August 1-7th was World Breastfeeding Week, and the entire month of August was National Breastfeeding Awareness Month. Science & Sensibility shared information and resources on the topic of breastfeeding in several posts this month: Favorite Online Resources for Lactation and Childbirth Educators, Instructor Has a Clear Bias Toward Breastfeeding, Breastfeeding Stats for the US - Bleak or Better Than You Thought?, Can Breastfeeding Ease the Effects of Racism and Discrimination? and most recently, a Brilliant Activities for Birth Educators - Orange You Going to Use This Breastfeeding Class Activity?
As we prepare to close out the month, our final post on breastfeeding rightly turns the focus to Black Breastfeeding Week (August 25-31, 2016). This year's theme is "Oh, What a Joy" - celebrating the sweet bonds and perserverance. Black Breastfeeding Week is designed to raise awareness and provide support in black communities. Both the breastfeeding initiation rate and the duration rate of breastfeeding in Black families has been lower than the rates in white families for more than four decades. Low birth weight, preterm deliveries and maternal complications such as preeclampsia are all higher in Black women and the Black infant mortality rate is more than twice that of white babies. Breastfeeding and the important benefits it provides can help all babies, but for the most vulnerable and the sickest, breastmilk is a critical component that can mean the difference between life and death.
Black Breastfeeding Week was established four years ago by three women, Kimberly Seals Allers, Kiddada Green and Anaya Sangodele-Ayoka, all leaders in the field of maternal child health, with a focus on families of color. In the past four years, attention, discussion and events focused on supporting Black Breastfeeding Week have only grown as people of all colors recognize the health disparities that exist right here in the United States, between white families and Black families. These disparities have serious lifelong impacts on babies and families, simply due to the color of one’s skin.
Kimberly Seals Allers wrote an excellent commentary on the top five reasons why such an awareness program is needed at all.
There are many activities around the country to support Black Breastfeeding Week. A full event list can be found here, including an upcoming Twitter chat and national "Lift Up" community event on Saturday, August 29th.
Today on Science & Sensibility, I would like to share with permission, two stories written by Black mothers who shared their breastfeeding experience. Their stories are different but their voice and their message is equally important. These stories and more can be found in the book Free to Breastfeed: Voices of Black Mothers edited by Jeanine Valrie Logan and Anayah Sangodele -Ayokae and published by Praeclarus Press. The excerpts were done by Kaitlyn Lewis. This book offers the new or expectant mother the experience of seeing her experience reflected in the stories and pictures of other women. While there is growing coverage to the disparities in breastfeeding rates, the actual thoughts and experiences of African-American nursing mothers are overlooked. It is precisely these first-hand experiences that breastfeeding mothers seek from other women.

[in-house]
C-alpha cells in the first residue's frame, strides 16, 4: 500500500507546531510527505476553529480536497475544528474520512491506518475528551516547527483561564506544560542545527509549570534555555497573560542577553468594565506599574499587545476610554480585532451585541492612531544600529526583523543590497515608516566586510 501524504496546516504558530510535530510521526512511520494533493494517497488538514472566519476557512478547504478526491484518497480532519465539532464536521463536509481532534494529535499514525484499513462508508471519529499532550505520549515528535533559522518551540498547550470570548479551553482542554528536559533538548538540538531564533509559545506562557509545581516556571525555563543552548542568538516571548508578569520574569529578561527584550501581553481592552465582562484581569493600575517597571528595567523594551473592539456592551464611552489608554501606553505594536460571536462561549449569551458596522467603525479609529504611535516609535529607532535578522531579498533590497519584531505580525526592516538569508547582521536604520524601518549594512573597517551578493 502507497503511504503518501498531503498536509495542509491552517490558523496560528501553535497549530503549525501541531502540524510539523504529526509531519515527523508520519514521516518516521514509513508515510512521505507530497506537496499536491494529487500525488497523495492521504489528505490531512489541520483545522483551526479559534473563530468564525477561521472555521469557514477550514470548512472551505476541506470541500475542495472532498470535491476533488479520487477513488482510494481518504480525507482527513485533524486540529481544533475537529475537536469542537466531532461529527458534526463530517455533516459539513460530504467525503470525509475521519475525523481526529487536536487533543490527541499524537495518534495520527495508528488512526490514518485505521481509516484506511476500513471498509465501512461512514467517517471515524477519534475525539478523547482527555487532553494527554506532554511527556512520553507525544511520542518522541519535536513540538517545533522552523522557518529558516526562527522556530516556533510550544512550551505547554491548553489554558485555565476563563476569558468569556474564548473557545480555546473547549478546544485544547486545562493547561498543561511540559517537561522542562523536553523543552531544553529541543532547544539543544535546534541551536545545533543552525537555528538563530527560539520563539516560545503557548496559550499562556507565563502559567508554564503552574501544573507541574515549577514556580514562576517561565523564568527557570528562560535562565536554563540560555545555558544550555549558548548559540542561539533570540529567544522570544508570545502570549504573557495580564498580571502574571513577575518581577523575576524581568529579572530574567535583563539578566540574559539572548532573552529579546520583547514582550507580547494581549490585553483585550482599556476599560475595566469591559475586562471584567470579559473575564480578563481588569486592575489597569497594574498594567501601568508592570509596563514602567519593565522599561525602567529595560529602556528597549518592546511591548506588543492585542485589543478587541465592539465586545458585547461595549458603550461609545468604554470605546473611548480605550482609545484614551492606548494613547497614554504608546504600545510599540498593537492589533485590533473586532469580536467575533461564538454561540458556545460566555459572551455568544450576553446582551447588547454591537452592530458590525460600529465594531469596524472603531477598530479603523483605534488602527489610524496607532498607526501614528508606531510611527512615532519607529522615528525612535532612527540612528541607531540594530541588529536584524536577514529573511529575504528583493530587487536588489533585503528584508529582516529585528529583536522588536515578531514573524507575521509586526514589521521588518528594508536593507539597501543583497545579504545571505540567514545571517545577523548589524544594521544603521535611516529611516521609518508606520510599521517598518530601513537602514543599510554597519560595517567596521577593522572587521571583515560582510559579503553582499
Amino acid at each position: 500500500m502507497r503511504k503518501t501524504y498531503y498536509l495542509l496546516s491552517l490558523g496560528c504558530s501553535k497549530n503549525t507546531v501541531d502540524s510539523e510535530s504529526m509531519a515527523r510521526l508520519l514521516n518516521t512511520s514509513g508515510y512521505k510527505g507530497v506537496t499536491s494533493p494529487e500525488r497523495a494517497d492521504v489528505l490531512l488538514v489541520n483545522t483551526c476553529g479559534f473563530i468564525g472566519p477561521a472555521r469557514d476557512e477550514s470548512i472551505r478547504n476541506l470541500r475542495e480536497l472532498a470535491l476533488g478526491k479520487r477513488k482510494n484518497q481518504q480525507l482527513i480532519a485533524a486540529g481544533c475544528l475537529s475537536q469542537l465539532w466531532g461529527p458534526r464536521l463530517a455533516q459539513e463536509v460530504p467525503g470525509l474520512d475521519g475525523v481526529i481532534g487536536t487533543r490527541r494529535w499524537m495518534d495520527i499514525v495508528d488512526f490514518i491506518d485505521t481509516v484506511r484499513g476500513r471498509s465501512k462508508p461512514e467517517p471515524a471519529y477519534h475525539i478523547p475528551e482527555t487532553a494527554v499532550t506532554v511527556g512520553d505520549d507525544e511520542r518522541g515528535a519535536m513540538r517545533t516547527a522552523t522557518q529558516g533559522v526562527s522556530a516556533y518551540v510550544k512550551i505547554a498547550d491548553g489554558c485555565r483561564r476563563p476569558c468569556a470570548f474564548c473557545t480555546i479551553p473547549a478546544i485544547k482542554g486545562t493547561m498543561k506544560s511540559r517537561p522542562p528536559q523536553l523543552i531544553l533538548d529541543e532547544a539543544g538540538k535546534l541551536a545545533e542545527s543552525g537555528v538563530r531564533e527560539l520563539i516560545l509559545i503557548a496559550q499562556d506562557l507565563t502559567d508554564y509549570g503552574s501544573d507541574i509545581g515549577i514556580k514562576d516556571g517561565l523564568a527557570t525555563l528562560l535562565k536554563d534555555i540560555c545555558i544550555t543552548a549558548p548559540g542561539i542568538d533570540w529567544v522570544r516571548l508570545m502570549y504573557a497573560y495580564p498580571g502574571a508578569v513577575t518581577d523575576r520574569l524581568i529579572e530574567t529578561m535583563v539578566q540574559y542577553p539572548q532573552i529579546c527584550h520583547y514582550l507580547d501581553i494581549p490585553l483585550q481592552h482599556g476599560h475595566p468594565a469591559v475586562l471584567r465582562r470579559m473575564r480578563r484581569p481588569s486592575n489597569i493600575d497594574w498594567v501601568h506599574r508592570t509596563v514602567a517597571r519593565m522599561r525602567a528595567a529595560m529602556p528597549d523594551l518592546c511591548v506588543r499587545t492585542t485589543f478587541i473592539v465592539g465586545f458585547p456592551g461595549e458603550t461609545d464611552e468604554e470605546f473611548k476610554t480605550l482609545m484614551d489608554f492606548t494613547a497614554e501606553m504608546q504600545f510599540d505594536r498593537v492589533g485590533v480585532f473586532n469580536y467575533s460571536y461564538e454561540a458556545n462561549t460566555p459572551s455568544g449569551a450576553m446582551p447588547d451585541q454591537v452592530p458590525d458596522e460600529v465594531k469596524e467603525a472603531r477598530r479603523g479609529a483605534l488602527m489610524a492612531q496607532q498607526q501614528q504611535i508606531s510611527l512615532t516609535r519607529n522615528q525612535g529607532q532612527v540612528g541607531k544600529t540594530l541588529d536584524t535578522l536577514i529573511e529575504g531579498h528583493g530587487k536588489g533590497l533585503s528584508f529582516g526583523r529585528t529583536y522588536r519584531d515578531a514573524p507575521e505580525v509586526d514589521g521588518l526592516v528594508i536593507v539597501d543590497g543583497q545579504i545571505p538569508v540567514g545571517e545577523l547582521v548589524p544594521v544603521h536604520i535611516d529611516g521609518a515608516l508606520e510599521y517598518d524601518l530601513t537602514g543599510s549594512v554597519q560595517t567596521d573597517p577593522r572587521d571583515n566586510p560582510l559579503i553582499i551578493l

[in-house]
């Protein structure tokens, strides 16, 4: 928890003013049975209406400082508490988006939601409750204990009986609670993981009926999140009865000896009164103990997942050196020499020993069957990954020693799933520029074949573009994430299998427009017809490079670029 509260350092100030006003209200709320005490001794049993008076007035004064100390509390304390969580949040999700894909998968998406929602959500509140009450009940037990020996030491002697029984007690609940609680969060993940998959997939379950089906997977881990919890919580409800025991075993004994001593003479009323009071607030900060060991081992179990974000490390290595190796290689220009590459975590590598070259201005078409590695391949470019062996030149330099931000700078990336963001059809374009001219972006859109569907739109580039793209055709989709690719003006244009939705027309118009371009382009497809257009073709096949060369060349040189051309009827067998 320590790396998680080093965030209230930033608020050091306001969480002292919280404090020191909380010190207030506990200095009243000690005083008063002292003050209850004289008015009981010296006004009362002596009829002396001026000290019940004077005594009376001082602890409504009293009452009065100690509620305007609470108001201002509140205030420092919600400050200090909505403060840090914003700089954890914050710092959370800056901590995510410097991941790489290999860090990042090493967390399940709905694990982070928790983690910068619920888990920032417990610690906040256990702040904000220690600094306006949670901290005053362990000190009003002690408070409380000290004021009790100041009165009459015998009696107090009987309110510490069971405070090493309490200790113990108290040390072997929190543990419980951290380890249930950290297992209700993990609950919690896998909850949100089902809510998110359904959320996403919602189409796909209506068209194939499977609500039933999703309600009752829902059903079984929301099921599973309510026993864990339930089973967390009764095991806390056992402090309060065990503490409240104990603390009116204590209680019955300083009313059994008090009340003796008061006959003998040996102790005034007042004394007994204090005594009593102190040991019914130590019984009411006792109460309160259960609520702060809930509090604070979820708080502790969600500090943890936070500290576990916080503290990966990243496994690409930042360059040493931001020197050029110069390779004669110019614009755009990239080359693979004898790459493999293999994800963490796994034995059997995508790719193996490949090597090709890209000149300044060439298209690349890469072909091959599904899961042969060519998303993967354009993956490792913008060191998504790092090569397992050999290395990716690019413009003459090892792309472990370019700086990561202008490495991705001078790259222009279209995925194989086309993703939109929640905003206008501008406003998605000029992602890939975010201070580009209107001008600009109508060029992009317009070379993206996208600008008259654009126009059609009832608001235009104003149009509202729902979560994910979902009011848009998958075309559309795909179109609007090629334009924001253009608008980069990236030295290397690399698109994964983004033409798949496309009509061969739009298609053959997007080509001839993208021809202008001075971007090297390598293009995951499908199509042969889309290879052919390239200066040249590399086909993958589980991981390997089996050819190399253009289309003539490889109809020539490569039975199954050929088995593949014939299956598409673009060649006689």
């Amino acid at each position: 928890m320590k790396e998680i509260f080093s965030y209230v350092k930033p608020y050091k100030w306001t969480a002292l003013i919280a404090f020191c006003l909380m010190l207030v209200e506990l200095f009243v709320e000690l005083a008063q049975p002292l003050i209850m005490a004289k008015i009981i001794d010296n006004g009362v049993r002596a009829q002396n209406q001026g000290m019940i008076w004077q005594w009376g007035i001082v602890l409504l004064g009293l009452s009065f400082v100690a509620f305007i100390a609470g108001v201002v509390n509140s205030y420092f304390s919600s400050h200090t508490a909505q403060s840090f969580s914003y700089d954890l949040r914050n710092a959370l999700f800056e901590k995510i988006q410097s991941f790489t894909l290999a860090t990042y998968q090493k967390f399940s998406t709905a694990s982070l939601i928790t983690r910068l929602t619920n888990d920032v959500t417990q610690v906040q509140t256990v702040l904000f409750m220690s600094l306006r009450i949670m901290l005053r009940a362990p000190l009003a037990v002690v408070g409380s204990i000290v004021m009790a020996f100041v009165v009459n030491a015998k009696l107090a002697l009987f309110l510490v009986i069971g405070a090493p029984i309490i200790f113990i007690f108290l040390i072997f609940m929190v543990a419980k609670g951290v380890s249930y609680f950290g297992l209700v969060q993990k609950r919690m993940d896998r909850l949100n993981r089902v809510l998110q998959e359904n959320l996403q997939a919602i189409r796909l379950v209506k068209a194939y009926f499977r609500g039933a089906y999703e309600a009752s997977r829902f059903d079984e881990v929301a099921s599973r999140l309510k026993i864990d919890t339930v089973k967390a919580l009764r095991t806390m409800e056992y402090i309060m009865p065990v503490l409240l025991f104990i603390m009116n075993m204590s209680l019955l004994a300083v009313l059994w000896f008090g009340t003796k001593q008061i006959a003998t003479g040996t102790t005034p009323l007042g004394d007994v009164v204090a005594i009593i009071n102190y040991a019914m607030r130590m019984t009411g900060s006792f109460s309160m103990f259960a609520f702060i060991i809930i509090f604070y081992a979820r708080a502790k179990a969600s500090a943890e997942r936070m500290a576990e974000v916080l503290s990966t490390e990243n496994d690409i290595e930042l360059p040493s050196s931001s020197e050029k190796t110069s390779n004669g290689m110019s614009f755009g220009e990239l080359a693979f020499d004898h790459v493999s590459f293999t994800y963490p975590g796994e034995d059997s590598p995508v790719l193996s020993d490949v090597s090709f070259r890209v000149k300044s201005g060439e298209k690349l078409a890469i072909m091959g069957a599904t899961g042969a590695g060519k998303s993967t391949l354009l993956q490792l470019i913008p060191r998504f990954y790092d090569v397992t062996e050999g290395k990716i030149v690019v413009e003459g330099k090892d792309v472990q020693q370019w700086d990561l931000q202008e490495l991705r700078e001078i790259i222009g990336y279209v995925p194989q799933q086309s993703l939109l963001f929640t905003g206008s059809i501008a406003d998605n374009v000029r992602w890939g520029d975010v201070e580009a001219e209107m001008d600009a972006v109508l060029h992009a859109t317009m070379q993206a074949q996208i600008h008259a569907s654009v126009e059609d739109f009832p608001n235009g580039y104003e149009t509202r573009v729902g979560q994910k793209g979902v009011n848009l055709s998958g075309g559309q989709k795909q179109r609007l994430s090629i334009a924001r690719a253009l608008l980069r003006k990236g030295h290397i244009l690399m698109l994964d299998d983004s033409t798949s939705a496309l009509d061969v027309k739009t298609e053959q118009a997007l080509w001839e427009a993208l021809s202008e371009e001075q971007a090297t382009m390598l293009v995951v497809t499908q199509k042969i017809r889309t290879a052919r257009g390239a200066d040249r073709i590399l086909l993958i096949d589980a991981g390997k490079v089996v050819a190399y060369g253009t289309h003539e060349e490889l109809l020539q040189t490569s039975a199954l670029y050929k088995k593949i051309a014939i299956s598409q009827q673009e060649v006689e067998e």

Let A Tradition Be Born by Natalie D. Preston-Washington
There is no legacy of breastfeeding on my side of the family. I am my parent’s only child and my mother did not breastfeed me. Nor did her sister breastfeed her daughter, which explains why my aunt was so curious and attentive when I would breastfeed in her presence.
Is he still sucking?
Does it hurt?
How long you gonna breastfeed?
Is he finished?
Every visit. Every nursing session. The same series of questions.
At first I was put off by her extreme curiosity. Then, after speaking with my mother and learning how breastfeeding was not embraced “back then,” I understood. My aunt had not experienced it firsthand and there we were in living color for her to observe. From that point on I viewed her queries as an opportunity to enlighten.
Yes, he is still nursing. Sometimes he will break for a bit and then resume. At first it hurt when he latched on until we both figured out what we were doing. Now it’s easy breezy...I committed to three months, then six months, now who knows? I am in no rush to give Luke milk from a cow or some artificial source. Yes, he is asleep. A successful nursing session!
I find it interesting that slaves nursed their children, and their master’s kids. And, I would assume that women breastfed during the depression years, if for no other reason than financial motivation. However, my mom’s civil rights generation appears to have dropped the baton during the sexy ’70s, when I was born.
In 2011, visits to my OB/Gyn have not convinced me that breastfeeding is on a resurgence. I see a clear delineation between the nursers and the nots.
Families should be the first line of support when it comes to breastfeeding. If a mom is able to produce milk, then she should be educated, encouraged, and enabled with the necessary resources to breastfeed. The fact that milk is available from other non-maternal sources at little-to-no cost is irrelevant.
Likewise, as Black women who nurse, we should make it a point to educate, encourage, and enable other mothers to nurse. The fact that the other mothers are not relatives, or are of a different ethnicity, is irrelevant.
Nourishing My Babies, Myself by Barbara Mhangami-Ruwende
As I lay on the operating table, I heard a deep gutsy cry from my 9 lb 10 oz baby girl. She had taken her time, coming into the world at 41 weeks, and after 18 hours of unproductive labor. My doctor performed a c-section, and as he placed Chichi on my chest, my heart lurched and I burst into tears. I fell in love and knew instinctively from that moment on my whole being was for her benefit.